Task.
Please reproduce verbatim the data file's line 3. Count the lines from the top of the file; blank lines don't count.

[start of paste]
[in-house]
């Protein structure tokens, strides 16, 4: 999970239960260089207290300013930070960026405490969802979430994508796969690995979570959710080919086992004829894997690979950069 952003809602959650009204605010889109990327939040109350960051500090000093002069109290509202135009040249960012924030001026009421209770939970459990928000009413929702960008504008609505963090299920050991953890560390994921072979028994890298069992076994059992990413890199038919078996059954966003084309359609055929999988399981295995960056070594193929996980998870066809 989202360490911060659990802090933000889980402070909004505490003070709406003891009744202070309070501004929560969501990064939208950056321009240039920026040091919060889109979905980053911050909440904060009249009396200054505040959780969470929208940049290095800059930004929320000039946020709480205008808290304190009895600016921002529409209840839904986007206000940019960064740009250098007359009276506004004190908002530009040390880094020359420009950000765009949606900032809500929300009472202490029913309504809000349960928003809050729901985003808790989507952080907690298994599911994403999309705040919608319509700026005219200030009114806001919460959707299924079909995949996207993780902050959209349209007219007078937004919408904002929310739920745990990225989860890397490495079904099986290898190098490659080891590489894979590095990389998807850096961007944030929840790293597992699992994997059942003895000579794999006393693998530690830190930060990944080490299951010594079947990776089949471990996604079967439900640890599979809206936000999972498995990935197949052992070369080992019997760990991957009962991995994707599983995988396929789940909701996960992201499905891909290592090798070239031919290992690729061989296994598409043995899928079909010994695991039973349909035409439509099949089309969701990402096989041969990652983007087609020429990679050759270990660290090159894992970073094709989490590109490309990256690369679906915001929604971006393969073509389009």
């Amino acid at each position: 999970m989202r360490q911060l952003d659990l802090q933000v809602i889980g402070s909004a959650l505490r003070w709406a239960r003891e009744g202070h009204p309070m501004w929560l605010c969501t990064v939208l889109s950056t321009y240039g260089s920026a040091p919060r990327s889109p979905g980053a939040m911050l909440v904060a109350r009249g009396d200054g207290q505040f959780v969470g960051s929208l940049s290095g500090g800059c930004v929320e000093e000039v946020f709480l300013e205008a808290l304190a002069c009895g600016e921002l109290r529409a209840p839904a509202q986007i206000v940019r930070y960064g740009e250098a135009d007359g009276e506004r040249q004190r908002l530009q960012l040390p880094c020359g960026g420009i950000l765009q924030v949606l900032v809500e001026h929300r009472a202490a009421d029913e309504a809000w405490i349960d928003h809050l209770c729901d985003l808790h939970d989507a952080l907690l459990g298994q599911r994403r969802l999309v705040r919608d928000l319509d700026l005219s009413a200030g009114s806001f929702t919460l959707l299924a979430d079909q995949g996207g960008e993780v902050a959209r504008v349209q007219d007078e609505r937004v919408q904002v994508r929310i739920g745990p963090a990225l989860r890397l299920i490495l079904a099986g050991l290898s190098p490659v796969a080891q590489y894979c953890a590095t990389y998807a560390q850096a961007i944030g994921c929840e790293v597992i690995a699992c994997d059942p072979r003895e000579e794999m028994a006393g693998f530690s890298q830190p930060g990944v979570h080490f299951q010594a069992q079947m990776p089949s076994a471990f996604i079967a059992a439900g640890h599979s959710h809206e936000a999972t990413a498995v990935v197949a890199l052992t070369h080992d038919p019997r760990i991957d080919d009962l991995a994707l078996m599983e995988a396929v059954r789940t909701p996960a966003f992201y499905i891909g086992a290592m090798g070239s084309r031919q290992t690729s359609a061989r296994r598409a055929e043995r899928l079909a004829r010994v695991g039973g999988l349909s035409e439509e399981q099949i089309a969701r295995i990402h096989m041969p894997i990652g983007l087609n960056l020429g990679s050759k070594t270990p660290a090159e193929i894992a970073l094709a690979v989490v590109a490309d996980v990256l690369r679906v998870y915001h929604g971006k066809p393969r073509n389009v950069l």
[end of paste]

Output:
């Amino acid at each position: 999970m989202r360490q911060l952003d659990l802090q933000v809602i889980g402070s909004a959650l505490r003070w709406a239960r003891e009744g202070h009204p309070m501004w929560l605010c969501t990064v939208l889109s950056t321009y240039g260089s920026a040091p919060r990327s889109p979905g980053a939040m911050l909440v904060a109350r009249g009396d200054g207290q505040f959780v969470g960051s929208l940049s290095g500090g800059c930004v929320e000093e000039v946020f709480l300013e205008a808290l304190a002069c009895g600016e921002l109290r529409a209840p839904a509202q986007i206000v940019r930070y960064g740009e250098a135009d007359g009276e506004r040249q004190r908002l530009q960012l040390p880094c020359g960026g420009i950000l765009q924030v949606l900032v809500e001026h929300r009472a202490a009421d029913e309504a809000w405490i349960d928003h809050l209770c729901d985003l808790h939970d989507a952080l907690l459990g298994q599911r994403r969802l999309v705040r919608d928000l319509d700026l005219s009413a200030g009114s806001f929702t919460l959707l299924a979430d079909q995949g996207g960008e993780v902050a959209r504008v349209q007219d007078e609505r937004v919408q904002v994508r929310i739920g745990p963090a990225l989860r890397l299920i490495l079904a099986g050991l290898s190098p490659v796969a080891q590489y894979c953890a590095t990389y998807a560390q850096a961007i944030g994921c929840e790293v597992i690995a699992c994997d059942p072979r003895e000579e794999m028994a006393g693998f530690s890298q830190p930060g990944v979570h080490f299951q010594a069992q079947m990776p089949s076994a471990f996604i079967a059992a439900g640890h599979s959710h809206e936000a999972t990413a498995v990935v197949a890199l052992t070369h080992d038919p019997r760990i991957d080919d009962l991995a994707l078996m599983e995988a396929v059954r789940t909701p996960a966003f992201y499905i891909g086992a290592m090798g070239s084309r031919q290992t690729s359609a061989r296994r598409a055929e043995r899928l079909a004829r010994v695991g039973g999988l349909s035409e439509e399981q099949i089309a969701r295995i990402h096989m041969p894997i990652g983007l087609n960056l020429g990679s050759k070594t270990p660290a090159e193929i894992a970073l094709a690979v989490v590109a490309d996980v990256l690369r679906v998870y915001h929604g971006k066809p393969r073509n389009v950069l």